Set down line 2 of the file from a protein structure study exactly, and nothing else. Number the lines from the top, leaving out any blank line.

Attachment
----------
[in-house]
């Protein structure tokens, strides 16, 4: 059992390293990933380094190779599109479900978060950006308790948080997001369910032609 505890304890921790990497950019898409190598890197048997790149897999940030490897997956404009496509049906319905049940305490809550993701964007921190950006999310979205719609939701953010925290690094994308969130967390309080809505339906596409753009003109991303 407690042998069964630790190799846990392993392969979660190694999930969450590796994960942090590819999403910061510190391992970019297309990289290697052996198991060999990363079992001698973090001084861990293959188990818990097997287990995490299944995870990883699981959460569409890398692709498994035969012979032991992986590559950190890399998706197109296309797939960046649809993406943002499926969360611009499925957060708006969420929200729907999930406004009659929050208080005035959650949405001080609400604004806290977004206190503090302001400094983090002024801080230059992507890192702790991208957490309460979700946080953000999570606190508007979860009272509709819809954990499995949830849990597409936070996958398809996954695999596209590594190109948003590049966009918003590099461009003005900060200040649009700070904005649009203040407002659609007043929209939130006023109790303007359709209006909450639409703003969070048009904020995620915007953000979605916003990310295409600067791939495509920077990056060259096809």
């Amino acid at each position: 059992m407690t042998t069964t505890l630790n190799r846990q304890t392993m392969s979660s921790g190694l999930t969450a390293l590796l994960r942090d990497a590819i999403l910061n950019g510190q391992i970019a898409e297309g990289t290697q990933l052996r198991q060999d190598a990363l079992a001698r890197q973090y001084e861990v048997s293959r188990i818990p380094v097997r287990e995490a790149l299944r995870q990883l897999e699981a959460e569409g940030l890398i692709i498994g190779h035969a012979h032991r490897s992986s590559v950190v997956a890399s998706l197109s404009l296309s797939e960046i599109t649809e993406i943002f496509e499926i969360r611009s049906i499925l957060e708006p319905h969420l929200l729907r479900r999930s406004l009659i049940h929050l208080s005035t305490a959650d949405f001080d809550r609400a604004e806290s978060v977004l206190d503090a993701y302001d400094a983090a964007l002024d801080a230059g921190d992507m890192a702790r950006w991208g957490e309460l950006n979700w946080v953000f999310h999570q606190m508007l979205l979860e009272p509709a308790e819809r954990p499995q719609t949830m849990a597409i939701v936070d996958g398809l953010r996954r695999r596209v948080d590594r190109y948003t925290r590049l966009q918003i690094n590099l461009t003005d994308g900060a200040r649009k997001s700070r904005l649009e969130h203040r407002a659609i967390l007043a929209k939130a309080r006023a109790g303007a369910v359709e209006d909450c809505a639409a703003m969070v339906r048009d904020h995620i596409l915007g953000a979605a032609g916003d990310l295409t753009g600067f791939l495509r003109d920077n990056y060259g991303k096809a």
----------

């Protein structure tokens, strides 16, 4: 059992390293990933380094190779599109479900978060950006308790948080997001369910032609 505890304890921790990497950019898409190598890197048997790149897999940030490897997956404009496509049906319905049940305490809550993701964007921190950006999310979205719609939701953010925290690094994308969130967390309080809505339906596409753009003109991303 407690042998069964630790190799846990392993392969979660190694999930969450590796994960942090590819999403910061510190391992970019297309990289290697052996198991060999990363079992001698973090001084861990293959188990818990097997287990995490299944995870990883699981959460569409890398692709498994035969012979032991992986590559950190890399998706197109296309797939960046649809993406943002499926969360611009499925957060708006969420929200729907999930406004009659929050208080005035959650949405001080609400604004806290977004206190503090302001400094983090002024801080230059992507890192702790991208957490309460979700946080953000999570606190508007979860009272509709819809954990499995949830849990597409936070996958398809996954695999596209590594190109948003590049966009918003590099461009003005900060200040649009700070904005649009203040407002659609007043929209939130006023109790303007359709209006909450639409703003969070048009904020995620915007953000979605916003990310295409600067791939495509920077990056060259096809």